Sujal Dairy, Laxmi Bank Ltd ink deal to boost output
Kathmandu, August 4:
Sujal Dairy and Laxmi Bank Ltd signed an agreement today to bring an end to the problem of Milk Holiday, boost milk production and facilitate farmers engaged in the dairy sector.
According to the agreement, farmers will be granted a loan for 1,000 milk cows and buffaloes.
The Milk Production Co-operatives Group will provide loan without any security to the farmers.
Suman Joshi, Laxmi Bank chief executive officer said, “We will provide a loan of Rs 30,000 initially to a farmer. However, if the need increases and we are convinced that the farmerr’s case is genuine, we will consider it and increase the amount to Rs 60,000 if he or she wants to go commercial.”
“Under the micro-finance programme, we will grant a loan for 1,000 milch cows and buffaloes. The number of head of milch cattle can be increased to 5,000 late r, “Joshi said.
“The interest rate has been fixed at nine per cent, making it convenient for the farmers to
repay the loan and work off the interest,” said Ajay Bikram Shah, head of retail financial services at Laxmi Bank.
However, Bhagwan Thapa, of the Farmers’ Development Dairy Production Cooperative expressed dissatisfaction at the interest rate fixed by the bank.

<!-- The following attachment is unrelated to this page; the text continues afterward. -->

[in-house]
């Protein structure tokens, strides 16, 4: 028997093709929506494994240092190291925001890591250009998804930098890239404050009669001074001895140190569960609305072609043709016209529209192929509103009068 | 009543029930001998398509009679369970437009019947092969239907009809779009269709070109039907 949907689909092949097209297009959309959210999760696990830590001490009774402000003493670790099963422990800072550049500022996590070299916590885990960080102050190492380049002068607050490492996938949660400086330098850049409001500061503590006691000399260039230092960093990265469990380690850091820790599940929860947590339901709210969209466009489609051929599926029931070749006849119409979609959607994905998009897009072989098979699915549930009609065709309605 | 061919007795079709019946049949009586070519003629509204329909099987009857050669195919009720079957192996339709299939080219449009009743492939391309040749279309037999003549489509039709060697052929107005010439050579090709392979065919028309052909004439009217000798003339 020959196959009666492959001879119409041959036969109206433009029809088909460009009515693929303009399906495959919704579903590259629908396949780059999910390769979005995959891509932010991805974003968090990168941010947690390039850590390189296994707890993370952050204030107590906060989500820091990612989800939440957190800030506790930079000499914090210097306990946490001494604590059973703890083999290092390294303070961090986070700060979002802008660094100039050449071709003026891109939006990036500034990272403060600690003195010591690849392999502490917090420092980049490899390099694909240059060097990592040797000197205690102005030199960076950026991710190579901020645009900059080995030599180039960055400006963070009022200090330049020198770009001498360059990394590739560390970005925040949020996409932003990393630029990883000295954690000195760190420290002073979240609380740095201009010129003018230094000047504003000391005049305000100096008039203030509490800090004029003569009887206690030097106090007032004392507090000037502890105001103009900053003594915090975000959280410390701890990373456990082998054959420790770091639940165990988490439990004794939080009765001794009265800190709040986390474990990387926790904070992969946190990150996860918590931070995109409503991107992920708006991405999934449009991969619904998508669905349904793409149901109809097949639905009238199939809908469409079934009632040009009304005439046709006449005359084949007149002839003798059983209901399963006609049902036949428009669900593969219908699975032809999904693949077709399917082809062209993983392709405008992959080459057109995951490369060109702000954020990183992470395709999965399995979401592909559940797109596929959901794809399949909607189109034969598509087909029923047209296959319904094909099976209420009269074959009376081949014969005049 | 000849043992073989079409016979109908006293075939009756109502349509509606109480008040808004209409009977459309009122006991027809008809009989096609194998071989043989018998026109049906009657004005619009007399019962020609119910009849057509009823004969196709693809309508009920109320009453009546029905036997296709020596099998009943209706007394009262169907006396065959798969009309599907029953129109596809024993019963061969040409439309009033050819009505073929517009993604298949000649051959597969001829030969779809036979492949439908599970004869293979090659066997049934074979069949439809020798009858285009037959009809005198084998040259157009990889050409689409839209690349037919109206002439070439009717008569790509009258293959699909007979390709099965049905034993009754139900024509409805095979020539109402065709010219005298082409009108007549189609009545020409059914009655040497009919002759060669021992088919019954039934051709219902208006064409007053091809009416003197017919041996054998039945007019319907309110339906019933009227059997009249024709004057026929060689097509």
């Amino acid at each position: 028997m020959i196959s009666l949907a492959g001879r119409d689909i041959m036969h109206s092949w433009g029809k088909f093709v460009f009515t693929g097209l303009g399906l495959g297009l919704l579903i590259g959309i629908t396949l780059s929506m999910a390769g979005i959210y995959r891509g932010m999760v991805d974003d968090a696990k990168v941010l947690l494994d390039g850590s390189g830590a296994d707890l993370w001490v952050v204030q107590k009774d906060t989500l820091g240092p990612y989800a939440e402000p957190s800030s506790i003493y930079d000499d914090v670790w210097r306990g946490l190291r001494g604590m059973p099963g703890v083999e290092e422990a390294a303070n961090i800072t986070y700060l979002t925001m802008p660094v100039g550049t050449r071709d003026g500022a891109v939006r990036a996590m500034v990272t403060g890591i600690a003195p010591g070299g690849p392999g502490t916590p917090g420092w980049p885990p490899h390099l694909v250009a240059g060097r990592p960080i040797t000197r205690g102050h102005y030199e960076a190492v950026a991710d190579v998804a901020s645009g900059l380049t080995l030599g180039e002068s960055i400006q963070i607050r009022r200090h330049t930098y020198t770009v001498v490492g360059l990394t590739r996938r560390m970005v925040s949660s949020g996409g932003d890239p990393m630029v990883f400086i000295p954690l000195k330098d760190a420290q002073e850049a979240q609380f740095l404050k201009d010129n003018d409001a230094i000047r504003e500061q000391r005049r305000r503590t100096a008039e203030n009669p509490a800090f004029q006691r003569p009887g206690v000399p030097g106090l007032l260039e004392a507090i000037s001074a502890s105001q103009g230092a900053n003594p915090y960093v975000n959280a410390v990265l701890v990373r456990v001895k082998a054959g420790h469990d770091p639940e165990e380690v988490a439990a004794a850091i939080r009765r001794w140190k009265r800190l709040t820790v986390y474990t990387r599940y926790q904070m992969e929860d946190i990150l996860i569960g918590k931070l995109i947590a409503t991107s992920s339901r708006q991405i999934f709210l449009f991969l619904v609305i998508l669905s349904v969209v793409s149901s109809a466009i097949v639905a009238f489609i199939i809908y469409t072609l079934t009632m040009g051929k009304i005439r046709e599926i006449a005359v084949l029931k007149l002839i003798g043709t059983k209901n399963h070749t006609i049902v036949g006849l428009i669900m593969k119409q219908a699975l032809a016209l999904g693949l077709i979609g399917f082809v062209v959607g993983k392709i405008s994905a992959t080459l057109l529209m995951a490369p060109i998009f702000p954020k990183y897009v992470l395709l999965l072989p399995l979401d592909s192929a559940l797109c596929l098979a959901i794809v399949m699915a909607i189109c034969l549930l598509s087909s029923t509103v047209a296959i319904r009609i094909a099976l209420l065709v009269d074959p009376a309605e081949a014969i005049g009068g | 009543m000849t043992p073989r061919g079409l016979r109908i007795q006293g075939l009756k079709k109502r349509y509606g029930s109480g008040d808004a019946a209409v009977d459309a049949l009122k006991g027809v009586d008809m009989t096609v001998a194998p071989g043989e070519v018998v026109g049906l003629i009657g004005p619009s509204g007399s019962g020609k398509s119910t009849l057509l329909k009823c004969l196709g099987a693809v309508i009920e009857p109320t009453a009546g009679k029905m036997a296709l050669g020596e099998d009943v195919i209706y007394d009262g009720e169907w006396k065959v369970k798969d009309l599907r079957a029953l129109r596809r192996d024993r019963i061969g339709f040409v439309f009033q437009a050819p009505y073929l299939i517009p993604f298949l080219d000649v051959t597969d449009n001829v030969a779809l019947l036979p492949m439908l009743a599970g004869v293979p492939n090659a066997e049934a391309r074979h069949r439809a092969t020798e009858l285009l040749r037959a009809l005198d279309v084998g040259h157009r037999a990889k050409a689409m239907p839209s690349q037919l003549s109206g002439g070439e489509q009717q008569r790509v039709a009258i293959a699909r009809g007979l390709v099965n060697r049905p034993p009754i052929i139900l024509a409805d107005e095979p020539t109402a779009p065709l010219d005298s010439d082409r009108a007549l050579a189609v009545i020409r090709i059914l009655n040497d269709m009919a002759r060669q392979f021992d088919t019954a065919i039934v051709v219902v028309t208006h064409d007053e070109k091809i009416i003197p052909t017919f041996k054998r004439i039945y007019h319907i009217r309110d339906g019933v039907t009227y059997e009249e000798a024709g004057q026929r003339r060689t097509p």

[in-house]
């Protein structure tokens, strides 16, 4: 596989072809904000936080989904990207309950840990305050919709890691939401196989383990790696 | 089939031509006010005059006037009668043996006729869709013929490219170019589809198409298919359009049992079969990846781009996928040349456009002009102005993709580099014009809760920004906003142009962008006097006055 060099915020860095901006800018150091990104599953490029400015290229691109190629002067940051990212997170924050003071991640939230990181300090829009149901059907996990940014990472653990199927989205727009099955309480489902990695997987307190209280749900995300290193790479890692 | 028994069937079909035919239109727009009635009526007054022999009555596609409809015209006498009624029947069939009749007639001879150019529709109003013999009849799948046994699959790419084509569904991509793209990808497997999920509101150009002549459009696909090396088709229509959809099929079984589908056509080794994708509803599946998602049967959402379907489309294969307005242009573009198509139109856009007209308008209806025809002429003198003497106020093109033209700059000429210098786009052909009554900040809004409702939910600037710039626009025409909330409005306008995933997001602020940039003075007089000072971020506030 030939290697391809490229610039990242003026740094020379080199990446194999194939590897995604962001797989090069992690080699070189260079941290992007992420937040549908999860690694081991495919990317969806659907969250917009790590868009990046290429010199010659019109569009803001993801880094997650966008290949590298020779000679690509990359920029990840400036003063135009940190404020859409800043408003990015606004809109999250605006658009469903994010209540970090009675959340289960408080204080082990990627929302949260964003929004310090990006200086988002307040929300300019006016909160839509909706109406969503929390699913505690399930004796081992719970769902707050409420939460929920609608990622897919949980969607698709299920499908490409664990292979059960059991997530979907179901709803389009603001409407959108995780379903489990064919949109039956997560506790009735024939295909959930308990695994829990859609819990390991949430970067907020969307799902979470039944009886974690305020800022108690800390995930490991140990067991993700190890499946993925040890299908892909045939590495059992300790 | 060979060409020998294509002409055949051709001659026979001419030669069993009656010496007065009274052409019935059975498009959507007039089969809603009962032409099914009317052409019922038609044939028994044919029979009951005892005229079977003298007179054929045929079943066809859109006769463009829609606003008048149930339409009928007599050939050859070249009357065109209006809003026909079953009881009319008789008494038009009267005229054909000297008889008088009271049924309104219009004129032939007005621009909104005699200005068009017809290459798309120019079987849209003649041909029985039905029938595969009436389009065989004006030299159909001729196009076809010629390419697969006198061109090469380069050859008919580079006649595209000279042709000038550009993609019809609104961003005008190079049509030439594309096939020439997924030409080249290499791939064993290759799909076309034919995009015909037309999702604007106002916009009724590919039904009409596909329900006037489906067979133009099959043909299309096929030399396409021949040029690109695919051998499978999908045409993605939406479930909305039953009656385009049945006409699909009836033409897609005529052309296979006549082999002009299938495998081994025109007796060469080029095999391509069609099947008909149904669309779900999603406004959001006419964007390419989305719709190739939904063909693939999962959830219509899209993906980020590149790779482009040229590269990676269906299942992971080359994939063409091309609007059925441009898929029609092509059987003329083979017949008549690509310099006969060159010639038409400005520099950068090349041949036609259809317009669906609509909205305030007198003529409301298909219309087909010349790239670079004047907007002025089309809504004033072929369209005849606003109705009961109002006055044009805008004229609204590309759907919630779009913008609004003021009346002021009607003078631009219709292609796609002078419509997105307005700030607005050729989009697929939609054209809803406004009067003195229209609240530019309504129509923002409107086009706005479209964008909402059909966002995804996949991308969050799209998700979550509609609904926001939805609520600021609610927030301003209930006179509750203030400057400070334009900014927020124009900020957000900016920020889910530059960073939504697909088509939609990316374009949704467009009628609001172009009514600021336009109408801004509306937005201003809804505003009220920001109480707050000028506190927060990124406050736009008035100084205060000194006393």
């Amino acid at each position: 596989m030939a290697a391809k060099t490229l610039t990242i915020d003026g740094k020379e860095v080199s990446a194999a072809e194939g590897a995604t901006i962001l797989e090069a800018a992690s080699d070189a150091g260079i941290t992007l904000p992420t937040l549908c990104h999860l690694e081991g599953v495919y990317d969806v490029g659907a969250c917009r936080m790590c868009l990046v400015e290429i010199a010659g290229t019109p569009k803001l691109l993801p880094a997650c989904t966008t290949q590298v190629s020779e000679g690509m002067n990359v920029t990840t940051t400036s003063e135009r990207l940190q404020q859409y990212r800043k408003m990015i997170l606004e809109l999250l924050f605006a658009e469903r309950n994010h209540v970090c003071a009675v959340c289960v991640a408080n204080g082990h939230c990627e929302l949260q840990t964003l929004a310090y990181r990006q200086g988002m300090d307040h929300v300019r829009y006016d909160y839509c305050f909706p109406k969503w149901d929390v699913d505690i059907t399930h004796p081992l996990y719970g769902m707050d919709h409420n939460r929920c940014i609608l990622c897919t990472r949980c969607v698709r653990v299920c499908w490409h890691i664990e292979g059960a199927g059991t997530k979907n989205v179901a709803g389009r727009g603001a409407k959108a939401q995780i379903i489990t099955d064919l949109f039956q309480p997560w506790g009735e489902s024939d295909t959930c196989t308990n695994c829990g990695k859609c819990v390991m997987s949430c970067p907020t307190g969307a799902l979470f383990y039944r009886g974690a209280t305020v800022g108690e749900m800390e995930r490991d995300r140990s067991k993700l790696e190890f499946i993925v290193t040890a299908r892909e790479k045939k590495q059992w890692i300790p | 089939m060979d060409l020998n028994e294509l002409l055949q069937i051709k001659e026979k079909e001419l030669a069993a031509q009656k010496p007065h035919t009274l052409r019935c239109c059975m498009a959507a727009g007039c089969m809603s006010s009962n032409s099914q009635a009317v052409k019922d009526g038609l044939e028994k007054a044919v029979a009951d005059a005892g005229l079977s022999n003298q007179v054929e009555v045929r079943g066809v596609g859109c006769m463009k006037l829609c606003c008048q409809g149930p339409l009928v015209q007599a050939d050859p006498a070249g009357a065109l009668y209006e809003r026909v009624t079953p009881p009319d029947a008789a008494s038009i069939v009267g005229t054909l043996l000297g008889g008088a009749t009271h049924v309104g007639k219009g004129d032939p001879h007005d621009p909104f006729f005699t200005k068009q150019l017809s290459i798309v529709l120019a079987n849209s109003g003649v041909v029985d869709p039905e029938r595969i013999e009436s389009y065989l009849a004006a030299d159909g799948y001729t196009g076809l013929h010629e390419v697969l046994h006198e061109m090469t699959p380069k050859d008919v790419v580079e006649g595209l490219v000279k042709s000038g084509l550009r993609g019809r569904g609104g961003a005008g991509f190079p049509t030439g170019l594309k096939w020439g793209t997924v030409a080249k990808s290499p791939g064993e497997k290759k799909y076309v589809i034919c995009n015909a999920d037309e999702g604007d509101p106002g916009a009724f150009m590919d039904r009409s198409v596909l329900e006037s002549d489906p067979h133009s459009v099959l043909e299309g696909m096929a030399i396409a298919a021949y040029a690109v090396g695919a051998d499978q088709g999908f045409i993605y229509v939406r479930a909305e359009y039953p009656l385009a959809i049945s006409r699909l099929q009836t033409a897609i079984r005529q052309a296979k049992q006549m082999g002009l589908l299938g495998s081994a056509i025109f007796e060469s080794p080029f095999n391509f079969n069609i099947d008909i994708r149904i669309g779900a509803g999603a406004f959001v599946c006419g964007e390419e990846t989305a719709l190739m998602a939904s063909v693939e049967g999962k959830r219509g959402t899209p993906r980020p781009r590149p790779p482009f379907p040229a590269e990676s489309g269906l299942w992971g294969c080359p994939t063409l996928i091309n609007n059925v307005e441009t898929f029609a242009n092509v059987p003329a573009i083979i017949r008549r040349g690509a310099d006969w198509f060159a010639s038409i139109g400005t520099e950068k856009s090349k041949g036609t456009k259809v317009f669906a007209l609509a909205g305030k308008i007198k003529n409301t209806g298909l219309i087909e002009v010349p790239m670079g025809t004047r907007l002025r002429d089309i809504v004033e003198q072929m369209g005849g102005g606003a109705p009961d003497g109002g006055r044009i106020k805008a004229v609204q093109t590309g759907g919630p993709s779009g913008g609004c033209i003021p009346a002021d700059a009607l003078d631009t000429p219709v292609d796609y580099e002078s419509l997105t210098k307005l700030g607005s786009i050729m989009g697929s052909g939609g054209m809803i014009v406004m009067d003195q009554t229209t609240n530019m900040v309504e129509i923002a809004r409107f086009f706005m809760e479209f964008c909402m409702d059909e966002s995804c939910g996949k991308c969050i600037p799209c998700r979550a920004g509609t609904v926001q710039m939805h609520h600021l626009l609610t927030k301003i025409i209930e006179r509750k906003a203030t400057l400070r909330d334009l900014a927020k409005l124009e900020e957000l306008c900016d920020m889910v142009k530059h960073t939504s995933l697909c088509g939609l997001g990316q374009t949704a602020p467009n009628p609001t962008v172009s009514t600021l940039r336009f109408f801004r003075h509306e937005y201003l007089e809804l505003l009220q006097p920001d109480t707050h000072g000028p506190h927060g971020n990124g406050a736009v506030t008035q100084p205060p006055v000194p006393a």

Thapa said,”This dairy development programme is mainly focused on the rural areas where people hardly have more than Rs 20,000 savings. So, personally I think the interest rate should be kept down to just five per cent in order to make it convenient for the farmers and help to make more investment in their business.”
Talking about the current volume of milk production in Nepal, Sujal Dairy executive director
Niranjan Shrestha said that to really figure as a significant sector the powder milk industry needed to produce at least one lakh litres of milk daily.
He added, “Right now, we have a daily production volume of 25,000 litres of milk only. Also, there is the problem that during the dry season we are forced to stop production for at least 4-5 days, and we also do not have the sufficient number of good breeds of milch cows or buffaloes.”
“In Nepal, there are only 20,000 cows and as we need 1,000 cows and buffaloes for the farmers it will generate a milch cattle scarcity. To provide 1,000 cows, it would be imperative to import more than 700 cows from India but that would be deemed illegal,” Shrestha said.
He said, “Although we have repeatedly urged the government to simplify the procedures of importing good and productive milch breeds from other countries, it has shown no interest in heeding our demand.”Shrestha said due to the government’s apathy milk farmers had been left with no option but to import good milch breeds through unauthorised channels .